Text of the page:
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History 152 - ALL LECTURES before Exam #1

by: Kathleen Sparks

History 152 - ALL LECTURES before Exam #1 History 152

Marketplace > Purdue University > History > History 152 > History 152 ALL LECTURES before Exam 1
Kathleen Sparks
GPA 3.7

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About this Document

This covers all lectures before the first exam of the semester in History 152, American History after 1877. Starts with the outcome of the Civil War and ends with global affairs with Latin America...
US History since 1877
David Atkinson
history, american, Purdue University
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This 15 page Bundle was uploaded by Kathleen Sparks on Tuesday August 23, 2016. The Bundle belongs to History 152 at Purdue University taught by David Atkinson in Fall 2016. Since its upload, it has received 8 views. For similar materials see US History since 1877 in History at Purdue University.


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Date Created: 08/23/16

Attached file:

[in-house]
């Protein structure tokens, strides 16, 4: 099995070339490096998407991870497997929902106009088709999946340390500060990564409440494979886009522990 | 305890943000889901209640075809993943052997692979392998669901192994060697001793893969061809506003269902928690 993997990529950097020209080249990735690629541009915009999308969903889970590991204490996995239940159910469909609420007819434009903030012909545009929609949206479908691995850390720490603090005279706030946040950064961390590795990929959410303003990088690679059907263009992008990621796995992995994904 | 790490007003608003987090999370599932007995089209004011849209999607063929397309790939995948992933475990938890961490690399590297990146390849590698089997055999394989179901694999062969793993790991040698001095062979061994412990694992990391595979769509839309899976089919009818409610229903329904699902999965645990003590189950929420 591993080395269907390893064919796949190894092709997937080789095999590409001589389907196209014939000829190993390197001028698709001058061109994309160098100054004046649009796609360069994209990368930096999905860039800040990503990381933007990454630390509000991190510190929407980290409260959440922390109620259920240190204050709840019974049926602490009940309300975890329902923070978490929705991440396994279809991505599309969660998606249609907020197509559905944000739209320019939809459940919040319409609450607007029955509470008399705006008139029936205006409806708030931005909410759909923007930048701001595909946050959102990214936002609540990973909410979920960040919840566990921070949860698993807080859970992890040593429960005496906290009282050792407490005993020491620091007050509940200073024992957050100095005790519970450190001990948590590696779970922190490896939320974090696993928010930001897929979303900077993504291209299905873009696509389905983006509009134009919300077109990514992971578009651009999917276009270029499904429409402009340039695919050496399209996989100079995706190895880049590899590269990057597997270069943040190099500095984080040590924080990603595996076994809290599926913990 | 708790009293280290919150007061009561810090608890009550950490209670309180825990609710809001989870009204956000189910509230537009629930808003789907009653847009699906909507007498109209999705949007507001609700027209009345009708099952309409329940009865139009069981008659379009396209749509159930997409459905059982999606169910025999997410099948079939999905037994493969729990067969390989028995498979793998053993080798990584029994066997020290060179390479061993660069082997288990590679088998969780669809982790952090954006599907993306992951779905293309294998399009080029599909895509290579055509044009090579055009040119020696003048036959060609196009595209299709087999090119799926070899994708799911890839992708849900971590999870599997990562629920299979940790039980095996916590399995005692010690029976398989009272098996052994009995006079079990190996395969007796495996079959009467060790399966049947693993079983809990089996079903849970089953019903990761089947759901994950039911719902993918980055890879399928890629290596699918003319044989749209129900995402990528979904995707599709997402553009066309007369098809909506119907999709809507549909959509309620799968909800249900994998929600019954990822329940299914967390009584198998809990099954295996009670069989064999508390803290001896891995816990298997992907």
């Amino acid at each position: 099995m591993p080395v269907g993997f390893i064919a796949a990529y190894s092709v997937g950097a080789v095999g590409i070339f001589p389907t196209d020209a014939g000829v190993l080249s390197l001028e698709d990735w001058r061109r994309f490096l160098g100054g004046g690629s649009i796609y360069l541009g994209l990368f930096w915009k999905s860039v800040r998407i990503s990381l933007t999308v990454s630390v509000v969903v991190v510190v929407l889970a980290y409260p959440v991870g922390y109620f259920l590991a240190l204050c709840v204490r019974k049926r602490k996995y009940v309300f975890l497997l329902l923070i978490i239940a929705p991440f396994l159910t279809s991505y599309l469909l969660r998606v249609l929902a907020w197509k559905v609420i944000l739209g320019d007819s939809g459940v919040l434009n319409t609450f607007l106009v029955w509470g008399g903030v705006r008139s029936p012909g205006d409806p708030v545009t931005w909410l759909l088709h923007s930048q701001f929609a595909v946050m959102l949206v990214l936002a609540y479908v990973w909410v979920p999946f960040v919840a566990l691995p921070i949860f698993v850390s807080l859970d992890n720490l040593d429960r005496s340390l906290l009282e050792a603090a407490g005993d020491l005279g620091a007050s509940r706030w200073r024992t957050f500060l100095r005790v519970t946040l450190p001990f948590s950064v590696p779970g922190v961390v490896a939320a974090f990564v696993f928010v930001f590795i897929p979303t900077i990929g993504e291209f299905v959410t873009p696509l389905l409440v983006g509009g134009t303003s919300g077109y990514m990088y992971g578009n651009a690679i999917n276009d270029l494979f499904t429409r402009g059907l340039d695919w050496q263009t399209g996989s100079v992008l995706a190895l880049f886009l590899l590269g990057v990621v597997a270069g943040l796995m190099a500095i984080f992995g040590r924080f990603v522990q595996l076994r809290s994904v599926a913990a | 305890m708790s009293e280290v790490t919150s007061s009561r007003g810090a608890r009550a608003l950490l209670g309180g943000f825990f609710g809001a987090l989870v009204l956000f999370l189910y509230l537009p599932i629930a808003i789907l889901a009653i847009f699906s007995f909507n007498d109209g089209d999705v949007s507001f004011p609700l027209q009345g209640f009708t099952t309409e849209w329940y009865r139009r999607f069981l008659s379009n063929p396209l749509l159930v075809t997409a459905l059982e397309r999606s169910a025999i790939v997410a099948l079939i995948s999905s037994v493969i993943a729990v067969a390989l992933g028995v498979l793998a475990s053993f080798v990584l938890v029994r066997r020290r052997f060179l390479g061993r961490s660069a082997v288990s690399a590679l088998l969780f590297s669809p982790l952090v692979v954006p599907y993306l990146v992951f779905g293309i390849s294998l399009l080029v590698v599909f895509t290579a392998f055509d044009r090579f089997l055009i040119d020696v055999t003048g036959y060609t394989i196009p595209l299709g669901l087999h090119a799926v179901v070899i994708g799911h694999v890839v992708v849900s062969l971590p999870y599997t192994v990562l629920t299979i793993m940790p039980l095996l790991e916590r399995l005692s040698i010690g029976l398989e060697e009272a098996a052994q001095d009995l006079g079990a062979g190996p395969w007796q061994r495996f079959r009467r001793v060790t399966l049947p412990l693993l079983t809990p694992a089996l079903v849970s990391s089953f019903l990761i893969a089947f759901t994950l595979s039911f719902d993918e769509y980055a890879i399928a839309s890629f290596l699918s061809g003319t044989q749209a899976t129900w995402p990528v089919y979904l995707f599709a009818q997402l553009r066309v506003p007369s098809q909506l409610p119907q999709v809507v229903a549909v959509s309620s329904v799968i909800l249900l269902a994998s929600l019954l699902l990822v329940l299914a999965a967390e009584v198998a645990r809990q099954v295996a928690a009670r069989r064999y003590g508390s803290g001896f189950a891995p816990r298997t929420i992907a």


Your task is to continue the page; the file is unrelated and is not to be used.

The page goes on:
Lecture #1: The “New South” and the “New West” 1877­1900  Politics in the New South o “Home Rule”   white southern elites want to take control of the south again  south governed by southerners o “Redeemers” o northerner “carpet baggers” came down from north o want to get rid of northern leadership o no African Americans o get rid of reconstructions the government put in place o “spend nothing unless necessary o closed down university and state prison o reduce taxes o taxed on purchases rather than value of land  The Economy of the New South o Henry Gray and the idea of the New South  Editor of Atlanta constitution  Diversity in economy  Encourage industrial goods o The reality  Agriculture   Sharecropping o “crop lean” or “crop mortgage” o predominate agricultural labor o economic slavery o 70% of farmers are in sharecropping o gave food, shelter, tools, seed, and mule o they sell crops back to land owner o make minimal profit o forced to go back into the same system  Industry  Money from northern investors for industrialization  tobacco processing, 1880s  Duke family controls 90% of tobacco production by end of 1900  Railroads, iron, and steel became huge industrialized products in  the south o Pre­civil war­>predominantly agricultural economy dependent on black slave  labor o Dependent on cotton o Non­industrial o Little investment on infrastructure  Social relations in the New South o The Illusion of Equality o The Reality of Ineqthlity  1868 > 14  amendment > grants American citizenship to freed American  slavery  1870 > 15  amendment > right to vote  1868 > Ku Klux Klan  1883 > Us supreme court looks back at constitution to legalize segregation of the races > 14  amendment applies to states but not to individuals  1896 > Plessy vs Ferguson: nothing unconstitutional in public situations  schooling can be separate but they must be equal  Jim Crow Law: laws that limit the rights of African Americans with  legality  Alabama Literacy Test for Whites: “that no person shall be imprisoned by  debt  Alabama Literacy Test for Blacks: “(long confusing paragraph)”  Poll tax: minimum requirement to vote (i.e. 50 acres of land or $50 in the  bank)  This limited blacks and poor whites  Lynching in the 1890s > 188 lynchings per year  The “Empty West” o Native Americans o The Hispanic west o Chinese immigrants  Chinese labor was what mostly built the railroads  1882 > Chinese exclusion act excluded Chinese immigration  The overland trail o Oregon trail, Santa fe trail, etc.  The changing western economy o Mining o Cattle o Farming  Native American Dispersal Lecture #2: The Triumph of Industrial Capitalism 1877­1900  Second Industrial Revolution o The American economy in the north is changed, driven by industry o 1860 > the American economy is the 4  largest in the world o 1900 > the US has the worlds largest economy o application of new technology, electricity, and new chemicals makes economy a  much more rational and productive economy o Inventions o Transport and communication  Transport goods from New York to Seattle bc of railroads o Electricity  Increases efficiency, power, productivity, and speed o Scientific research  Sources of economic growth o Raw materials  Surplus of food  Abundance of coal o Labor supply  Immigration: KEY PART of industrialized revolution  1900­1910 > 8.8 million people immigrated o Technological innovation  Thomas Edison  Creates “technology park” to work with college students  Light bulb (1879)  George Westinghouse  Large scale electrification  Worked with Nicola Tesla  Alternating current vs direct current o Entrepreneurs and trusts  Andrew Carnegie  Global steel industry  Gospel of wealth: spend money earned on the public  Came up with new techniques to expand economy  Vertical integration o consolidating your own personal business o controlling every single process ins business  John D. Rockefeller  Corporate titan oil industry  Came up with new techniques to expand economy  horizontal integration o buy all competition o not only the factory production process o Domestic and international markets  International market place  Department stores (consolidating rationalized products) by gimbel  Criticisms of the “Gilded Age” o Rich getting richer o Poor getting poorer o Middle is stretching longer o “The Breakers” = summer home of Vanderbilt o incredibly conspicuous construction of wealth o Samuel Clemens (mark twain) 1873 The Gilded Age from a Shakespeare line o Horatio Alger had opposite views Lecture #3 The Struggles of Industrial Labor 1877­1900  The “Gilded Age”  Social Darwinism o Herbert Spencer  British scociologist  Applies darwins animal theory to modern people  Survival of the fittest  Certain people were bred to be wealthy  Natural selection for those who aren’t wealthy: lazy and stupid o Horatio Alger  Bit of hard work and a bit of luck  Critics of the “Gilded Age”  The response of industrial labor o Wealthy industrialists have government by their side o Very similar to British monarch of social rich elitists while peasants are suffering  below and bowing down to the elitists o Hobbs: nasty, British, and short life o Child labor was common o 20% of workplace was female o 500$/year was poverty line   The Great Railroad Strike of 1877 o Main railroad strikes in Chicago, Pittsburg, Martinsburg, and Baltimore o Homestead strike of 1892 o Acts of violence against the railroad and other involved people and things o Military from united states government sent to subdue strikers o Workers realized that the only way to achieve what they want was to plan an  organized rally strike o Knights of Labor  Terence Powderly > KOL  1869 > forms knights of labor  call for 8­hour work day  by 1870 it starts to decline o The AFL  Samuel Gompers  1880 > American federation of labor  work within capitalists order  brings together all different trades throughout countries  only works with skilled workers  not interested in industrialized workers  does not allow women or non­white people  Anarchism o Believe in organized workers o Trade unions should be organization in society o Society should be led by producers of economy o Political established order won’t listen unless u commit violence o 1886  > (May 1) large anarchist crowd has gathered in Haymarket square in  Chicago o police attempt to disperse crowd o bomb explodes o police kill 8 people to find bomb thrower o anarchists are prime suspects o 8 anarchists are charged with murder o all 8 are found guilty and 7 are sentenced to death o puts brakes of development of labor movement o labor leaders were worried if they continued with path they would be called  anarchists  Regulating the trusts o Threat to American society, the great trusts or monopoly o Trusts  and monopolies are anti­American federal government acts to challenge  monopolies o Laissez­faire act to economy o Sherman Anti­Trust Act of 1890  almost unanimously passed  makes monopolies illegal  vertical and horizontal is illegal  restraint of trade o Interstate Commerce Act of 1887  Regulating railroads  All railroad rates must be reasonable and just  “Interstate Commerce Commission”  represents first time federal government has acted to take down big  monopolies Lecture #4 The Problems and Possibilities of Urban and Rural America 1877­1900  New Urban Growth o Transform from agricultural to urban life o 1920s > majority of Americans and urban cities, also happening around world  The Migrations (1880s and 1890s) o African Americans  Moved north and west to escape persecution o Eastern and Southern Europeans  Ellis island  1890s > more than ½ of immigrants are eastern and southern European o Urbanization is affected by the migration o Less money, less education o Some American cities are majority immigrants o 80% of New York and Chicago are first generation immagrants o PREDOMINATLY IMMAGRANTS  The Ethnic City o Immigrants merged together with each other so they could feel more at home and  in the culture  Assimilation and Exclusion o Americans want immigrants to assimilate into American Society o Push to send all kids to American, English­speaking, public school o Growing resentment toward increased immigrants o Catholics are beheld to an external source of loyalty (the pope) and not toward the president o Immigrants are going to come in and steal their jobs o Restrict immigration: 1877 o Principalists push for a reduction of immigration o Henry Powers  founds American Protective Association  1887 o Immigration Restriction League  1894  legislative restriction about immigration  5 Harvard Alumni  screening process o Chinese Exclusion Act  westerners put pressure to stop immigration  1882 o “undesirables” > people with criminal records, mental deficient etc. o if you curve immigration you will limit economy growth  The Urban Landscape o Manhattan   Then 106,000 people/square mile  Now 70,000 people/square mile o Tenhements  Apartment­like structure  2 families living in 1­3 rooms  Strains of Urban Life o Lack of bathrooms, fighterfighters, and police o Epideics of disease o Violence  Farmers Grievances o Most farmers were selling to commercial government o Biggest problem: overproduction > deflation o Competing with international farmers also o Immediate local concerns o Farmers vs. railroads o High rate of transportation o Farmers vs. banks o Cycle of debt o Farming is isolating o Urban vs. rural  Responses o The granges  Southern equivalent  1890 and 1892 > peak of political power o Farmers alliances  Organization by farmers, for farmers  Share ideas  Become more ambitious  Organized cooperative  Instead of going to a middle­man (selling or buying seeds or  goods), you can go to wholesale as a group  Midwest granges have over 1 million people  Political and economical leverage  Granger laws  Start passing limits on banks and railroads  Potential power of organized groups  The Populist Party o Electing state congressmen and governers o Organize potential presidential campaign o Omaha, Nebraska rd  People’s part (independent 3  party) o Weaver wins 22 electoral votes in 1892 o Regulation of telephones, telegraphs and railroads  Panic of 1893 o Populist party is too narrowly focused o Ignores concerns of African Americans o “boom and bust” o economic depression o major railroad goes bankrupt o March 1893 > 8,000 businesses, 400 banks, 193 railroads all go bankrupt o 20% of workers laid off o unemployment: 18% (in 2008 it was 6%)  The Silver Question o Freesilver or the Gold Standard? o Paper currency is packed by “speci”, gold and silver o 1873 > US government only gold would be used to back up economy  reduces inflation  bad for farmers o farmers want to put silver back into currency > bump up inflation > put them out  of debt o businesses want to keep businesses deflated, so they can be competitive over seas  Election of 1896 o Republican (McKinley) – GOLD ONLY o Democratic (Jennings Bryan) – SILVER AND GOLD Lecture #5 Society and Culture in the Guilded Age 1877­1900 Popular Culture and Society  Mass Consumption o Massive growth in domestic societies o Consumer society  Time and money o CLOTHING AND FOOD  Make your own clothes > department stores > because of sewing machine  Find your own food > buy ready made > because of canning food,  refrigerated railroad car, and ice boxes  Leisure and Sport o Baseball (British ‘rounders’)  National league (1876) st  1  world series (1903) o Football (British ‘Rugby’)  “Elite” sport o Boxing o Roller skating > men and women o Coney Island o Sutro Bath  Leisure and Popular Culture o Vaudeville Theater o Minstrell shows o Movies (The Kiss) “High Culture” and Society  Literature o “The Jungle” by Upton Sinclair  Art o John Sloan, George Bellows, and Edward Hopper o Ashcan School  Universal Education o Before 1850, 100 public schools in country o By 1916, 12,000 public schools in country o 1900 > 31 states require public education o Morrill Act  Signed by Lincoln  Land grants for public universities Lecture #6 Americans in the World 1880­1908  Manifest Destiny o Not diplomatically engaged in the rest of the world o Deeply engaged economically o Focus on American energy is on the continent (expansion west)  Louisiana Territory – 1803  Mexican Concession – 1848  Oregon Territory – 1846 o Destiny of Americans to cover this continent  Ordained by God ­ Christians  Providence/luck – secular  Used to justify looking outside continent (end of 19  century)  Not just American west where tyranny and the devil live  Explanations for Overseas Empire o Frontier and Overseas Expansions  1890 census announced that the Frontier was closed  1893 – Fredrick Jackson Turner publishes “The significance of the  Frontier in American History”  Frontier was essential in “making Americans”  Key fold where we taught foreigners how to be Americans on the frontier o Everybody else was doing it too o Americans do not want to be left behind o Get access to markets abroad o Distraction o Social Darwinism o Govern other people who aren’t white into democracy was “white burden” o Gender: American men were said have more leisure than acceptable o Cannot support their families o They need war o Strategic   Alfred Thayer Mahan’s thesis: influence of sea power on history (1890)  Greatest powers in human history have been naval power  US must have naval power  The Spanish­American War, 1898 o Long Term causes  Monroe Doctrine  Threat to America continents if other European countries come  over to be colonized  Increasing interest in colonies  Long­term interest in annexing Cuba  Cuban Revolutions (1895) o Short Term Causes  Jingoism and the “yellow press”  Media and Newspapers  The de Lôme letter  The Maine Explosion  William Randolf Hearst (New York Journal)  Joseph Pulitzer (New York World) o 1898, Feb 18: Cuban agent steals a letter written by a Spanish minister to the US o de Lôme say McKinley is weak o 1898, Feb 15: USS Maine anchored in Havana harbor to see if Americans in Cuba are okay, and it explodes o assumption is a Spanish bomb o 1989, April 25: McKinley asks congress for declarations of war o “Remember the Maine, to Hell with Spain!”  o War: April – August o War takes place in Caribbean (Cuba) and Pacific (Philippines) theatres o Treaty of Paris, 1989  5,860 American deaths (only 460 in combat)  Spain recognized Cuban independence  Spain cedes Puerto Rico to the US  Spain cedes Guam to the US  Spain sells the Philippines to the US for $20 million  Congress doesn’t want these things because then they are able to become  citizens o 1901 – Cuba makes constitution modelling America’s, congress puts Platt  Amendment into Cuban constitution: “Cuba is independent but America reserves  the right to come back to Cuba, and they are not able to control foreign policy  without going through the US.” o America also acquires Guantanamo Bay o The US Philippine War, 1899­1902  Emilio Aguinaldo  Revolutionary in charge of insurgency  William H. Taft  Governor of the Philippine colony (independence in 1946)  The Annexation of Hawaii, 1898 o Queen Liliuokalani o Sanford B. Dole  Overthrows the Queen, declares a republic, then asks to become a US state o AMERICAN IMPERIAL EMPIRE HAS BEGUN  US Cultural and Economic Diplomacy in Europe, 1800­1914 o No diplomatic affairs with Europeans o Involved in Europe culturally and economically  Buffalo Bill’s Wild West Show (1886) o Takes his wild west show > Europe o Wants to improve ties between US and Britain o Tries to convince Britain that Americans are a civilizing force in the world  The Americanization of the World o American products blanket Europe o 1895 > $800 million worth o William T. Stead > British journalist who thought the effect of Americanization  was positive o Plead A Mackenzie thought it was negative  “Personal” Diplomacy o Jenny Gerome > Winston Churchill’s mother  The Columbian Exposition, Chicago 1893 o Showcases of races and technology  Human zoos Lecture #7 Speak Softly and Carry a Big Stick 1901­1914 US Policy in Asia  TR: Speak softly and carry a big stick  Panama Canal o Connect Pacific and Atlantic o Theodore Roosevelt wanted and American Naval Power o French and British had been attempting to build a Panama Canal o $10 million and $250, 000 each year to Columbia o own 6 miles of territory on either side of canal o Panama becomes independent of Columbia  Japan, 1895­1908 o Japan’s rise to world power o Regional Hierarchy (1894­1910) o The Sino­Japanese War (1894­1895) o The Russo­Japanese War (1904­1905) o Racial Tensions o The Meiji Restoration, 1868  Modernize and westernize their economy  They don’t want to be colonized by Europe  Before, Japan was a feudal country  1853: an American fleet arrives in Tokyo  directed by Matthew Perry  open Japan up for trade  1854: comes back with more ships  Japanese opens up for trade o Challenges to Japan’s Growth  Shortage of raw materials  Shortage of agricultural land  Excess population: land and food supply  Colonial expansion? o Treat of Portsman, 1905  Japan gets territory in China  Japan gets a privileged position in Manchuria  Japan gets a protectorate over Korea  Make it colony in 1910  Secret Taft­Katsura agreement states US will recognize Japanese  predominance in Korea if Japan recognizes US predominance in  Philippines   1895: Japan wins war with China  1904: Russia goes to war with China  1905: Japan beats Russia  Cali doesn’t like Japanese immigration and demands to stop it  Gentleman’s agreement  Japan prevents people from leaving japan, so the Americans don’t  have to ban them US Policy in Latin America  The Roosevelt Corollary, 1904 o Added to the Monroe Doctrine (1823) o America will act as an international police power, so Europe doesn’t have to  Haiti and the Dominican Republic o 1915­1934: American marines take over DR  Nicaragua o Cesar Augusto Sandino o Nicaraguan people resist against American marines